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Time for the Old Deal March 20, 2007

Posted by federalist in Government.

Perhaps one shortcoming of our Constitution is that it has no circuit-breaker to allow for its temporary suspension during crisis.  In emergencies our government often stretches against its bounds and, since a constitution is not supposed to be elastic, things never really return to their original shape when the crisis is over.  We could take a page from the ancient Roman Republic and allow for government to assume dictatorial powers for limited periods during circumstances that threaten the nation.

During the Great Depression the United States were overwhelmed by temporary economic dislocations.  The desperate masses acquiesced to Roosevelt’s New Deal, which replaced “the revolutionary notion that the people grant government its rights, and not the other way around” (that’s Reagan’s description of the Constitution, in his final State of the Union).  John Marini has an excellent essay in this month’s Imprimis that illuminates the philosophical basis of Roosevelt’s New Deal — and Reagan’s attempt to roll that back.

Roosevelt had made it clear, even before he was elected president, that government had a new and different role to play in American life than that assigned to it by the Constitution. In an October 1932 radio address, he stated: “…I have…described the spirit of my program as a ‘new deal,’ which is plain English for a changed concept of the duty and responsibility of Government toward economic life.” In his view, selfish behavior on the part of individuals and corporations must give way to rational social action informed by a benevolent government and the organized intelligence of the bureaucracy. Consequently, the role of government was no longer the protection of the natural or political rights of individuals. The old constitutional distinction between government and society—or between the public and private spheres—as the ground of liberalism and a bulwark against political tyranny had created, in Roosevelt’s view, economic tyranny. To solve this, government itself would become a tool of benevolence working on behalf of the people.

The New Deal was essentially a fascist compact.  Its purpose was not to preserve individual liberty, but rather to preserve the moral ideals of a society: Everyone would be compelled to sacrifice so that nobody would suffer too much.  This may well have been the only way to weather the Great Depression.  But it is fundamentally at odds with the United States Constitution, as Reagan explained when he began trying to undo it a generation later:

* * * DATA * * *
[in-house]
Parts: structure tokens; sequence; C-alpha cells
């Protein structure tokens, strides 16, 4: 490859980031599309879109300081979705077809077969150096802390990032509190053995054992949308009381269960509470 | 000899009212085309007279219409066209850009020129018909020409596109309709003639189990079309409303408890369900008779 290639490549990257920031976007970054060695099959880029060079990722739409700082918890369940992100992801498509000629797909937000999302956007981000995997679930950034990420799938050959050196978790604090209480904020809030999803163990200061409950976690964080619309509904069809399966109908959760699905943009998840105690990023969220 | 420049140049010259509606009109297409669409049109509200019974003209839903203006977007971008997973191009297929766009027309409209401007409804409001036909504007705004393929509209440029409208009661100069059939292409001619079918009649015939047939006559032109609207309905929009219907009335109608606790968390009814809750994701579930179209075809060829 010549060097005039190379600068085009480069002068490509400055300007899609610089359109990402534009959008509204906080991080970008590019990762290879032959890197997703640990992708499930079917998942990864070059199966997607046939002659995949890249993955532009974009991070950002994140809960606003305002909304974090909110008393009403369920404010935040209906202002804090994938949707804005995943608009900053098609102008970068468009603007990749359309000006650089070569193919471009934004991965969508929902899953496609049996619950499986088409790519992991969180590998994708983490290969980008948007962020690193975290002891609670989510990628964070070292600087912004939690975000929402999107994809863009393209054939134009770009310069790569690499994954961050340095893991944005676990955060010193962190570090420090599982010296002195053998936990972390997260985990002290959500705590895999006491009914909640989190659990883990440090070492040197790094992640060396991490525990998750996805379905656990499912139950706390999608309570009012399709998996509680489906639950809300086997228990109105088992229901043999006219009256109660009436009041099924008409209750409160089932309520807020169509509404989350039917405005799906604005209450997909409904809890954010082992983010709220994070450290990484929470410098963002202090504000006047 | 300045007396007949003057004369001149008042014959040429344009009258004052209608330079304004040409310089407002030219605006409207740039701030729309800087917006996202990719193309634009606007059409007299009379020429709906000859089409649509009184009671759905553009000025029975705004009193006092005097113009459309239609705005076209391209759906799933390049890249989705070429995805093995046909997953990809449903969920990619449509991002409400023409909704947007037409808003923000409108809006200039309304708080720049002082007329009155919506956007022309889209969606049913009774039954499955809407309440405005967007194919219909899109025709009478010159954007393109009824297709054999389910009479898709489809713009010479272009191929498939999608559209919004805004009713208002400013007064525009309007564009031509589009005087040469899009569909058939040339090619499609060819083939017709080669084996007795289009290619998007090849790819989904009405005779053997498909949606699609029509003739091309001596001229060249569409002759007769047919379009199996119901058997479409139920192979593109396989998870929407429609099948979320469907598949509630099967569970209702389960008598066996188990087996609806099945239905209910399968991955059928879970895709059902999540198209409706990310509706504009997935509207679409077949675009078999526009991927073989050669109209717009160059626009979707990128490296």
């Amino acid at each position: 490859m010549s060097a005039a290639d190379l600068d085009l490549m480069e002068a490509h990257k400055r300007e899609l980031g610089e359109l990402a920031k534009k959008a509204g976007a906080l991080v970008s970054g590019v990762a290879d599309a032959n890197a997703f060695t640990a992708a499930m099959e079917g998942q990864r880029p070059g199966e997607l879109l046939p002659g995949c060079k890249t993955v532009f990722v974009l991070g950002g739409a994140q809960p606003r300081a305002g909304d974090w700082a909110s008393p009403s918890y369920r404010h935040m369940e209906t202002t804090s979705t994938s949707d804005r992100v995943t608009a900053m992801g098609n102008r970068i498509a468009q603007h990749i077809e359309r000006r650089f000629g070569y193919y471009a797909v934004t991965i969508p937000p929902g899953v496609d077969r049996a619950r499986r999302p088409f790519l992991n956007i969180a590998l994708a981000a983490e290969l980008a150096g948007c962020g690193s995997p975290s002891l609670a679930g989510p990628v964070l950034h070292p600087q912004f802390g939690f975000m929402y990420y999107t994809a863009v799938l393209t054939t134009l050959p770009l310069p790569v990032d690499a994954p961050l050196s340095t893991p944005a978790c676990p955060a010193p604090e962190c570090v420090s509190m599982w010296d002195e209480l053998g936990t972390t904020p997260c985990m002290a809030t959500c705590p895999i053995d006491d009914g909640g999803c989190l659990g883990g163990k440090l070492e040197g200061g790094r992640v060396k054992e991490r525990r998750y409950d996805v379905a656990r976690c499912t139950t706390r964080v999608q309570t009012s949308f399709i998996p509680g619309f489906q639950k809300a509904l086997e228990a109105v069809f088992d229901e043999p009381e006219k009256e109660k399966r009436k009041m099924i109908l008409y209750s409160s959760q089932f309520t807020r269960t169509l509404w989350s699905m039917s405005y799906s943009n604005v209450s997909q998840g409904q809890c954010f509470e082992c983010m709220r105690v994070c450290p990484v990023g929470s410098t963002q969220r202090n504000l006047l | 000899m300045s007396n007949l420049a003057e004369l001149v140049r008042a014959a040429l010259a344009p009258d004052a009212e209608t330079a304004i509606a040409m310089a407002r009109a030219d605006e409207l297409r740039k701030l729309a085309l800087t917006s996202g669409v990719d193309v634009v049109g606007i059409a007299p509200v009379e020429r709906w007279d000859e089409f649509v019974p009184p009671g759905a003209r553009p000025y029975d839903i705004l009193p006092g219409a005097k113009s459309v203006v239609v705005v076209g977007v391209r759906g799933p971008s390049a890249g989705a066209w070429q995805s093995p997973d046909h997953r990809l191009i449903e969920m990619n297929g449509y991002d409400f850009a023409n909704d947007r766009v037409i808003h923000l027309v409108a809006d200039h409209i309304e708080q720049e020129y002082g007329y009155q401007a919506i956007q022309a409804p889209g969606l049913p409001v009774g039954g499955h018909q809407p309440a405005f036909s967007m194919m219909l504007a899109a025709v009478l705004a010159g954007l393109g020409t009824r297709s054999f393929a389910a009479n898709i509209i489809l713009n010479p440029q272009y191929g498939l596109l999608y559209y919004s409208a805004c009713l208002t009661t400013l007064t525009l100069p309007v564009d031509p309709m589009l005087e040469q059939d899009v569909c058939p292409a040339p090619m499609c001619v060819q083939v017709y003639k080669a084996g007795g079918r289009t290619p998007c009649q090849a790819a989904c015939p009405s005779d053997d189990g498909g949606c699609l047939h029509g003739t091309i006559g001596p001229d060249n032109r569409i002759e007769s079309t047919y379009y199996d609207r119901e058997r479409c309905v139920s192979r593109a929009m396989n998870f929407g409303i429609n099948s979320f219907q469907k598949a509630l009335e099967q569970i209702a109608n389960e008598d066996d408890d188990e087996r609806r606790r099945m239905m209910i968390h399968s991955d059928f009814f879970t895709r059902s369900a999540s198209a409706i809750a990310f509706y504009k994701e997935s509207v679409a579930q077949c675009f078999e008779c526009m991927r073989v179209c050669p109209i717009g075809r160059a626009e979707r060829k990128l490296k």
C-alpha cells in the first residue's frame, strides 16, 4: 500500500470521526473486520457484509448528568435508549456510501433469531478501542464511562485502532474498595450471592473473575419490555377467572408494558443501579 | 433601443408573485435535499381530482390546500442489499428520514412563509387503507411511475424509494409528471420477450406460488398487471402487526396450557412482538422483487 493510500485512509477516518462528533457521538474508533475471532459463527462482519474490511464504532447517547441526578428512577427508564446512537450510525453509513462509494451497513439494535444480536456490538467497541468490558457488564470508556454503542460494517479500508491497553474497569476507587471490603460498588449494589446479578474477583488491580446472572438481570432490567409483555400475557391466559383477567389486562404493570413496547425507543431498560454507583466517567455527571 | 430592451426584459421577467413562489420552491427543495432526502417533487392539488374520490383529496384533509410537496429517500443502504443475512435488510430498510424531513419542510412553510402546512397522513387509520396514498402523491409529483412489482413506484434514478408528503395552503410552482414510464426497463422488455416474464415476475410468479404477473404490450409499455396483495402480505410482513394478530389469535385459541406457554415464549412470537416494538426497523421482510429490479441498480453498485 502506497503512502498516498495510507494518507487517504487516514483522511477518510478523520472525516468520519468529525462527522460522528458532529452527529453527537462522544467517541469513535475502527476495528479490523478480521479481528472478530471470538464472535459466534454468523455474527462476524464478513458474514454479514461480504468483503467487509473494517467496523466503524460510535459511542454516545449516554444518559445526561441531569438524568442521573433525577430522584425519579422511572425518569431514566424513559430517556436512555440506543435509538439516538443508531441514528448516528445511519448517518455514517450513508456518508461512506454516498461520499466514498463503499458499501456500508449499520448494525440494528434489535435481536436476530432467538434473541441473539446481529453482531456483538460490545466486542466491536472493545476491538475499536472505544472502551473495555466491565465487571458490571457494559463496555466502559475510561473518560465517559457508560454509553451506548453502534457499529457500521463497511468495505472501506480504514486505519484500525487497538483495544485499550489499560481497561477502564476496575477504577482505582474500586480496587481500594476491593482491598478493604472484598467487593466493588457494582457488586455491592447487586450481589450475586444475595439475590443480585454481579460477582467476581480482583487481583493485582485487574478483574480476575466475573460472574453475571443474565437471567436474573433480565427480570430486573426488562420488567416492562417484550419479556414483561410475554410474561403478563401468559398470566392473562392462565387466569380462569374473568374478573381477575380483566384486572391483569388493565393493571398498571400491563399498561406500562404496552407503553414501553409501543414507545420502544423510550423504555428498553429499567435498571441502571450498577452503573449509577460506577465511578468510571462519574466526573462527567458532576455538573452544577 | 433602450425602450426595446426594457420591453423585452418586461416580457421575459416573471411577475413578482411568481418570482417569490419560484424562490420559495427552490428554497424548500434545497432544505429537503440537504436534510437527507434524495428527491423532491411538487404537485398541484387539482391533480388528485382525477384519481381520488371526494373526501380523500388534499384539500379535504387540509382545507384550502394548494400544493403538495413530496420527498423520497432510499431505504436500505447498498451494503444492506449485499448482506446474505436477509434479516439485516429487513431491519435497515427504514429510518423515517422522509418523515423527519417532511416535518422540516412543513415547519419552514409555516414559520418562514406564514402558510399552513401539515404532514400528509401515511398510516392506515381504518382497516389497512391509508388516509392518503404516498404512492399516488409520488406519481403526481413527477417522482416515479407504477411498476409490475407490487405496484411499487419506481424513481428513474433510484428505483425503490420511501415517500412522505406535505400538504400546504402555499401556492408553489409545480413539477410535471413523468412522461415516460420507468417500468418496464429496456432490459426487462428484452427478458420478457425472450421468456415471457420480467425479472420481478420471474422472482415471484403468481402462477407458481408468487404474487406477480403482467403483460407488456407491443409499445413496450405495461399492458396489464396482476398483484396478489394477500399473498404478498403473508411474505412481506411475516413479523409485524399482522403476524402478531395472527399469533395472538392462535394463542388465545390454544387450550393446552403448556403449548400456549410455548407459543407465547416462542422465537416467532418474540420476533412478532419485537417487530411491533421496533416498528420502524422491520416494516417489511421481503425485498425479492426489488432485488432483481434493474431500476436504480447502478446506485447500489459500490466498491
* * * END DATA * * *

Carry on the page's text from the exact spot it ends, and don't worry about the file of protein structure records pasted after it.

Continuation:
“[T]he full power of centralized government” was the very thing the Founding Fathers sought to minimize. They knew that governments don’t control things. A government can’t control the economy without controlling people. And they knew when a government sets out to do that, it must use force and coercion to achieve its purpose. They also knew, those Founding Fathers, that outside of its legitimate functions, government does nothing as well or as economically as the private sector of the economy.  (1964, “A Time for Choosing“)



1. federalist - May 5, 2008

Charles Kesler in the March Imprimis elaborates the philosophical shift of the New Deal:

A new theory of the Constitution corresponded to this new theory of rights. FDR put it memorably in his 1932 Commonwealth Club Address: Government is a contract under which “rulers were accorded power, and the people consented to that power on consideration that they be accorded certain rights.” According to this view, we give the rulers power and the rulers give us rights. In other words, rights are no longer natural or God-given, but emerge from a bargain struck with the government. And it is up to liberal statesmen or leaders to keep the bargain current, redefining rights constantly—adding new rights and subtracting some of the old ones—in order to keep the living Constitution in tune with the times. Entitlement rights—rights created and funded by government—replace natural rights. Given this new relationship of people and government, we don’t need to keep a jealous eye on government anymore, because the more power we give it, the more rights and benefits it gives us back—Social Security, Medicare, prescription drug benefits, unemployment insurance, and on and on.

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